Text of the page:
Readers say their old books are more than objects: They are physical reminders of love.
Your tattered old books remind you of parents and grandparents, of childhood, of grad school, of traditions or trips or memorable moments. Your worn-out books are more than objects: They are physical reminders of love.
In response to a column I wrote a couple of months ago about keeping worn-out books, readers sent scores of stories and photos — more than I have room to publish here. Here is a sample, and deep thanks to all who wrote.
Chuck Haga of Grand Forks, North Dakota (and a beloved former Star Tribune columnist) sent a photo of “Common Plants of Itasca State Park,” published by the Bell Museum. “The back cover is turned off and there are stains throughout — sweat, coffee, rainwater, blueberry pie, bug spray — but it has made 40 or more trips into the park with me,” he wrote.
Carolyn Light Bell, Minneapolis: “I have coughed out, given away, and donated to the little libraries many of my yellowing paperbacks and books. But my tattered ee cummings ‘Complete Poems, 1913-1962’ represents a part of my life that I deeply treasure. I once replaced the old one with a new one, trying to dress up my library. But as it turned out, I couldn’t bear to divest myself of this old book.”
Karen Kelly, Edina, Minnesota: “My copy of DH Lawrence’s ‘Women in Love’ is missing its cover because of the beating it took late one night in 1980. Senior year at Vanderbilt, trying to write a paper at 2 am that was (duh) due at 8 am One of my roommates was in the same boat. In a moment of punchy, stress-reducing melodrama, I got a laugh out of her when I stood and started bashing my book against the corner of a brick wall. I have saved this book not because I ever intend to read it again, but because it is a cherished memento of a cherished friend and a cherished time.”
Rebecca Loader, Minneapolis: “Mom gave my Great-Aunt Bertha a copy of Bram Stoker’s ‘Dracula’ for Christmas 1933. Everyone read this book. The red cover got tattered and the pages turned brittle. Many had dog ears from being used to mark readers’ places. The spine got loose and some of the photos detached from the binding.
“Mom got the book when Bertha passed away, and I read it for the first time when I was 12. Sometime along the way, pages 170-171 acquired several mysterious stains: Did Bertha prick her finger while she was sewing and leave some blood drops? Did Bertha spill coffee? The stains just added to the mystery of the book.”
Molly Koivumaki, Chaska, Minnesota: “The childhood book that I cannot part with is ‘The Night Before Christmas,’ which I received for Christmas in 1964 when I was 5 years old.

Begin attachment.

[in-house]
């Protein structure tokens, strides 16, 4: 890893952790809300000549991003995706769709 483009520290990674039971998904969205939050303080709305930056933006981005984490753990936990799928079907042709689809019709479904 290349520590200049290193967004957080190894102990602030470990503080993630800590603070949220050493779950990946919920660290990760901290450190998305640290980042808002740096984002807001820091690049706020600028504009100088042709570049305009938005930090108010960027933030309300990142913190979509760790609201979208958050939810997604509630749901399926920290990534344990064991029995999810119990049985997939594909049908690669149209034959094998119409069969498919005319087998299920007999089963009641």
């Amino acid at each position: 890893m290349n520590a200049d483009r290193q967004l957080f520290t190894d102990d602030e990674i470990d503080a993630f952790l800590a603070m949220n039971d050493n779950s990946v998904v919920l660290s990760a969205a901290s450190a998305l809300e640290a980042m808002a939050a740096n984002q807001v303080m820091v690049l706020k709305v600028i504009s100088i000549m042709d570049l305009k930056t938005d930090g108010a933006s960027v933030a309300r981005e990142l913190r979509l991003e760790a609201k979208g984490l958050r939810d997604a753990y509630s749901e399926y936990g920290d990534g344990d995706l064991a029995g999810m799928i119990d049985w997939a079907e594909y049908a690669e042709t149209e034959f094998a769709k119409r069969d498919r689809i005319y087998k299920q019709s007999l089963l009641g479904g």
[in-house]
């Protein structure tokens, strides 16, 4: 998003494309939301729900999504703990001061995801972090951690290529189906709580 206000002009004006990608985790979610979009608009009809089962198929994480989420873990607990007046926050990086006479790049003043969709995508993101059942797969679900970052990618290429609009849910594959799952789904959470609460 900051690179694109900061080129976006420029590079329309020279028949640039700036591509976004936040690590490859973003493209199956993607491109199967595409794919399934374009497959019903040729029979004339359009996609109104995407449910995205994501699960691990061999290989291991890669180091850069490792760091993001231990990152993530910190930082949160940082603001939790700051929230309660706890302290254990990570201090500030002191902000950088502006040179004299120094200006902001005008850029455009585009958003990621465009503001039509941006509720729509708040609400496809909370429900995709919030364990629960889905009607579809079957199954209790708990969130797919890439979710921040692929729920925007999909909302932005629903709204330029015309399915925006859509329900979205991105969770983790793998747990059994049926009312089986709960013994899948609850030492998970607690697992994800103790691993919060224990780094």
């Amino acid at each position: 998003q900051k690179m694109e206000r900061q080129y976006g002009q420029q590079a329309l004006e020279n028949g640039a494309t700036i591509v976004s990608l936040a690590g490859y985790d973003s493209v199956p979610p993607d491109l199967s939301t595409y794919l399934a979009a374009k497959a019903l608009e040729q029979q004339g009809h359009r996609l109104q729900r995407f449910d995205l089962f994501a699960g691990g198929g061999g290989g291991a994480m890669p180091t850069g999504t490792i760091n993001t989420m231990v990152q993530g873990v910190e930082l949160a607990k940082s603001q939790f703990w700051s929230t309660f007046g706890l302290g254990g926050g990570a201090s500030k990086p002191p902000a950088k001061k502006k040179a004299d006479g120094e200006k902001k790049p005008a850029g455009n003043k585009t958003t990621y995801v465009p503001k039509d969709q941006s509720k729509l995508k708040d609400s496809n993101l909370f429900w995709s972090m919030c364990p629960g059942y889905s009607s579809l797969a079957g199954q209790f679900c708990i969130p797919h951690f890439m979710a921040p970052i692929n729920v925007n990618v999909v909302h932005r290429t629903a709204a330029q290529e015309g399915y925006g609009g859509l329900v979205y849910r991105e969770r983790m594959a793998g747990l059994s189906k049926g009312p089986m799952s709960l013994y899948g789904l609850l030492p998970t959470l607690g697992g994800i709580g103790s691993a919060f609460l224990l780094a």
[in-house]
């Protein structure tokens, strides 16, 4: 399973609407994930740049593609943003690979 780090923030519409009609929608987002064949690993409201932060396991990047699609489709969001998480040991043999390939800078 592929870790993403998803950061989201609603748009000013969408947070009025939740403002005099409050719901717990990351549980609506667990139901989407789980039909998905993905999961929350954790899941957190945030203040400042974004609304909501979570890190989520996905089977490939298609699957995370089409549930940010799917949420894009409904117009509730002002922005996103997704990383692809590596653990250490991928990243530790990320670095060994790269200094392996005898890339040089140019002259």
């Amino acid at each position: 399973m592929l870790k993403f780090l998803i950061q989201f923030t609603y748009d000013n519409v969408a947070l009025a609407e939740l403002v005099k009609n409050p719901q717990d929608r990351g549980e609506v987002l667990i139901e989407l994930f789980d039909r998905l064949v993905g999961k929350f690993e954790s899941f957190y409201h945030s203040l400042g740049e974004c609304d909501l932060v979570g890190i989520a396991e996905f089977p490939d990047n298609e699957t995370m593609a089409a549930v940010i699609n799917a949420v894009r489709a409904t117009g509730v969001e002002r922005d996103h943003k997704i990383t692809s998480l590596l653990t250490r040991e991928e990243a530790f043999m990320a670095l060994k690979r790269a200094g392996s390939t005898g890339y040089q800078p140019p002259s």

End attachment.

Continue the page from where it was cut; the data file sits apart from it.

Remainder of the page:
“On the inside cover of the book, my Mom wrote my name, Molly Anne Baird, and put my and my siblings’ names on the illustrations of four mice and three presents.
“1964 was a tough year for our family. Mom was in the hospital nearly the whole summer. At one point the doctor told Dad to bring the kids up to the hospital so she could say goodbye — but she absolutely refused to say goodbye. She lived for another 50 years. She passed away in 2014. It is such a wonderful gift to see her her beautiful handwriting, really a family treasure.”
Paula Baudhuin, Minneapolis: “My sister, who died at 54 in 2004, and I shared books for decades. Those books are full of underlining, comments and questions. When I pick up those books now, it is almost like having my sister back.”
Richard Terrill, New Hope, Minnesota: “My copy of ‘Walden’ with all my notes in it is now a sheaf of mostly loose pages. I bought a new copy thinking I’d transfer the notes from the old. But I never have. Right next to them both on the shelf, I see the rubber band holding together ‘A Sand County Almanac’ has broken.”
Dinesh Shenoy, Minneapolis: “I have had my copy of ‘Fahrenheit 451’ for probably 30 years. Each time I re-read it, I have to tape up some pages or the binding, but I will never buy a new copy. Having my childhood copy reminds me what a massive mental jolt it made in me as a teen and that it is a major lifelong influence on me.”
Ivy Wright, Duluth, Minnesota: “My copy of ‘101 Famous Poems’ is copyright 1916. It belonged to my grandmother, who would have been 25 years old that year. I keep it for the fact that she owned it, read it to pieces, and she was the most important person in my childhood.”
Janet Fee, Apple Valley, Minnesota: “At age 13 in 1974 I got my first summer job. With my first paycheck, I purchased my first book. I had always been a reader but up until then, all my books were through the library. The book is ‘The Wolf and the Dove’ by Kathleen Woodiwiss. As an adult, at one point I had over 4,000 books but this one I will never part with.”
Thomas R. Smith, River Falls, Wisconsin: “My most precious tattered book is a Webster’s Seventh New Collegiate Dictionary, received as an honors award my senior year in high school. But that is not the reason I treasure it. As I prepared to leave home for college, the first in my working-class family to do so, my father, in fondness and no doubt also in some sadness, printed my name and hometown on its cover in his blocky hand to identify it as mine. In the process, Dad inscribed his memory of him into this volume.”
Richard Terrill’s copy of “Walden” is falling to pieces, but he will not replace it.